Pulp fiction: the millionaire socialite, the English Lady and a book too far

Lily Safra claims 'Empress Bianca', a novel by Lady Colin Campbell, is a thinly veiled version of her life - and she wants it stopped

Yet the legal bills are rising by the minute as an aristocratic authoress and a woman said to be the richest widow in the world slug it out over whether thousands of copies of a novel should be pulped.

Lily Safra, 67, a wealthy benefactor who counts Prince Charles among her friends, claims her life has been "stolen" in a new book by Lady Colin Campbell, 55, the best-selling biographer of Princess Diana.

Mrs Safra, thought to be worth around £650m, called in lawyers because she claimed the main character in Lady Colin's debut novel, Empress Bianca, was a defamatory, thinly disguised version of her life. The publisher has agreed to withdraw the work from bookshelves and destroy the unsold copies - at vast cost.

But, unwilling to be silenced, the writer has hit back, insisting the plot has nothing to do with Mrs Safra, and is threatening to counter-sue unless she allows it into the shops.

While Mrs Safra is relying on the discreet communication skills of Mark Bolland, former PR adviser to the Prince of Wales, Lady Colin has gone on the offensive, branding her antagonist a "vulgar" publicity seeker.

The main character in the book is scarcely sympathetic. Bianca Barrett stops at nothing to achieve the social status she desires, even murdering two of her four husbands. She is described as "one of the richest widows on earth and ... ranks alongside Catherine the Great when it comes to getting away with murder".

But friends of Mrs Safra noticed remarkable similarities between the ruthless central figure and details of her own life. They brought the matter to her attention and she called in the eminent lawyer Anthony Julius, who acted for Diana, Princess of Wales, in her divorce from Prince Charles.

Gary Pulsifer, the managing director of Arcadia Books which published Empress Bianca, confirmed the books had been withdrawn and were to be destroyed.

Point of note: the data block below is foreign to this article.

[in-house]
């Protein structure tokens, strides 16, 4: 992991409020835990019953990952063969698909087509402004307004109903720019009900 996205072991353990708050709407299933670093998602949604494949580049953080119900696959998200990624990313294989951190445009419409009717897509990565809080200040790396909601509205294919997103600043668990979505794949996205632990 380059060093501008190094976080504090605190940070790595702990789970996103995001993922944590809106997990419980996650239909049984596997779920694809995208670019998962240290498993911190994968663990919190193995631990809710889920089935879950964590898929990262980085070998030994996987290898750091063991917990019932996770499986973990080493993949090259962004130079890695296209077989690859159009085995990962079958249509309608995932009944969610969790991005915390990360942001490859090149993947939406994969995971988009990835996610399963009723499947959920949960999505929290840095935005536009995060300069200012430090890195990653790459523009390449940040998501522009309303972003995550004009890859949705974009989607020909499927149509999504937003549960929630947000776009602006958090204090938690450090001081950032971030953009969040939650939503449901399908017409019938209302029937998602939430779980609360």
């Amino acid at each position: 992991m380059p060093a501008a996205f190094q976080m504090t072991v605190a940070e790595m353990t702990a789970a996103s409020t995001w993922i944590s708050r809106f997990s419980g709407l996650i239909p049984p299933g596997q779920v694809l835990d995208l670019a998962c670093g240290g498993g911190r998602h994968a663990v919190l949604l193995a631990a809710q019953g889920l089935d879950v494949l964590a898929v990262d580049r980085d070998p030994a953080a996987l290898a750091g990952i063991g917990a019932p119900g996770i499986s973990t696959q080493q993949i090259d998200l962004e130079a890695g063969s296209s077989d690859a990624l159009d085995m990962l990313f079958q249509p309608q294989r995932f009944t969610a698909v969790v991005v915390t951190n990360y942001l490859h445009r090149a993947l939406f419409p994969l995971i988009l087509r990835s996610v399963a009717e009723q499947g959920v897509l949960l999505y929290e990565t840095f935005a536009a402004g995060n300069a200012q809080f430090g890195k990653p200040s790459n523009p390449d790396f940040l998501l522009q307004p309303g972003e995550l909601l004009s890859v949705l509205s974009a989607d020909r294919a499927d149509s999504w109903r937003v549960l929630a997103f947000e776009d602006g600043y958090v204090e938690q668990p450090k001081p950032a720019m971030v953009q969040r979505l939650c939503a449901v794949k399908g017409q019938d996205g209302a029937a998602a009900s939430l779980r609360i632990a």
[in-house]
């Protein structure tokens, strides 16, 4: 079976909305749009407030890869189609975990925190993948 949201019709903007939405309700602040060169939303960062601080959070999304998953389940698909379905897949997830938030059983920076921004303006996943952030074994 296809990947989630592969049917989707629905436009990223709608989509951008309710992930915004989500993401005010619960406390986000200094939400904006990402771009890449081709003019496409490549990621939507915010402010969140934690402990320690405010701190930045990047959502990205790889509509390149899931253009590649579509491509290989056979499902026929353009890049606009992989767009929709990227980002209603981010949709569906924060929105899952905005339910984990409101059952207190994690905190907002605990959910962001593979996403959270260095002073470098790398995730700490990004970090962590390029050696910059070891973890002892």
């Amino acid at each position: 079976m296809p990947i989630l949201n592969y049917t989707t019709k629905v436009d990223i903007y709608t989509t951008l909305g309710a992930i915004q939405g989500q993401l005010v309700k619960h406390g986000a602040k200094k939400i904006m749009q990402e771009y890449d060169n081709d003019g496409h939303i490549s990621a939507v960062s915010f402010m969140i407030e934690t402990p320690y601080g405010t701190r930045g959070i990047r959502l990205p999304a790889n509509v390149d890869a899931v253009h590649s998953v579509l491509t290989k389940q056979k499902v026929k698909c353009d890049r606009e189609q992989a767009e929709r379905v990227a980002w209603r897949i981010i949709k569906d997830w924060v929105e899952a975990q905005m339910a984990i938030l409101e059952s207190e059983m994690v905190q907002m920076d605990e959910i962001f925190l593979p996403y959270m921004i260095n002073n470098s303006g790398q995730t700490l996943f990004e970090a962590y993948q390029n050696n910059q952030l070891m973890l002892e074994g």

"We're still in negotiations with her lawyers. We're a small, independent publisher and we're too small to fight something like this," he said. "We have said we don't consider the book defamatory. It has been in the shops for a couple of months. There's nothing we can do about the books that have been sold."

Mrs Safra moved to London at the start of this decade, shortly after the death of her fourth husband, Edmond, in 1999. She soon became established on a glittering social scene, dining at Buckingham Palace and throwing a gala dinner at Somerset House. She was one of the benefactors of Fashion Rocks at the Royal Albert Hall two years ago.

There are striking parallels. The death of husband number four in a deliberate fire at his Monaco apartment is one. Like Lily Safra, Bianca hails from South America, loses her first son in a car accident on a mountain and has three children by her first husband.

Mrs Safra's second husband, Freddie Monteverde, shot himself in the chest; Bianca's second husband is shot by a hitman who makes it look like suicide.

Lady Colin said: "I am astonished and somewhat entertained by Mrs Safra's lawyer's assertions that she recognises herself as the central character of Empress Bianca. I thought I was writing a story inspired by my second cousin. Out of consideration for the family concerned I disguised some of the material to protect them. I know what I was writing about and if she recognises herself and thinks the cap fits, let her wear it."

Lady Colin has herself led colourful life. She was raised as a boy during her early years in Jamaica and she acquired her title from a short-lived marriage to a brother of the Duke of Argyll.

"My publishers, who are a small company, were intimidated by Mrs Safra's considerable wealth," she continued. "If Mrs Safra does not withdraw her claims and does not allow the book to be sold, I will sue her."

A spokesman for Mrs Safra did not want to comment while legal negotiations were ongoing.

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